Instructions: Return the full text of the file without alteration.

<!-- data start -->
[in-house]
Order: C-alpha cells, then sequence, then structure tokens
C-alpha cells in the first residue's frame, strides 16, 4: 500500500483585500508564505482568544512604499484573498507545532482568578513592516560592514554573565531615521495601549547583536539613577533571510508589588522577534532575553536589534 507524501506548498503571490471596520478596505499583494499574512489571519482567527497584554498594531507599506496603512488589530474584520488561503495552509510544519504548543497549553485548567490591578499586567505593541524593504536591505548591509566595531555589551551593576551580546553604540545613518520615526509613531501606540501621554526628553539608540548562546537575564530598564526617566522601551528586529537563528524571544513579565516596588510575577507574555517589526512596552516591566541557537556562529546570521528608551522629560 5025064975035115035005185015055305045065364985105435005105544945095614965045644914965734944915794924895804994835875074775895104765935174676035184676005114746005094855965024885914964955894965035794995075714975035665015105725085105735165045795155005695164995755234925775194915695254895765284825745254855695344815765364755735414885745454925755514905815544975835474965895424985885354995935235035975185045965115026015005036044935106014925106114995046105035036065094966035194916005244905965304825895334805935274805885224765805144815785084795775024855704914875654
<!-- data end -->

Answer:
[in-house]
Order: C-alpha cells, then sequence, then structure tokens
C-alpha cells in the first residue's frame, strides 16, 4: 500500500483585500508564505482568544512604499484573498507545532482568578513592516560592514554573565531615521495601549547583536539613577533571510508589588522577534532575553536589534 507524501506548498503571490471596520478596505499583494499574512489571519482567527497584554498594531507599506496603512488589530474584520488561503495552509510544519504548543497549553485548567490591578499586567505593541524593504536591505548591509566595531555589551551593576551580546553604540545613518520615526509613531501606540501621554526628553539608540548562546537575564530598564526617566522601551528586529537563528524571544513579565516596588510575577507574555517589526512596552516591566541557537556562529546570521528608551522629560 5025064975035115035005185015055305045065364985105435005105544945095614965045644914965734944915794924895804994835875074775895104765935174676035184676005114746005094855965024885914964955894965035794995075714975035665015105725085105735165045795155005695164995755234925775194915695254895765284825745254855695344815765364755735414885745454925755514905815544975835474965895424985885354995935235035975185045965115026015005036044935106014925106114995046105035036065094966035194916005244905965304825895334805935274805885224765805144815785084795775024855704914875654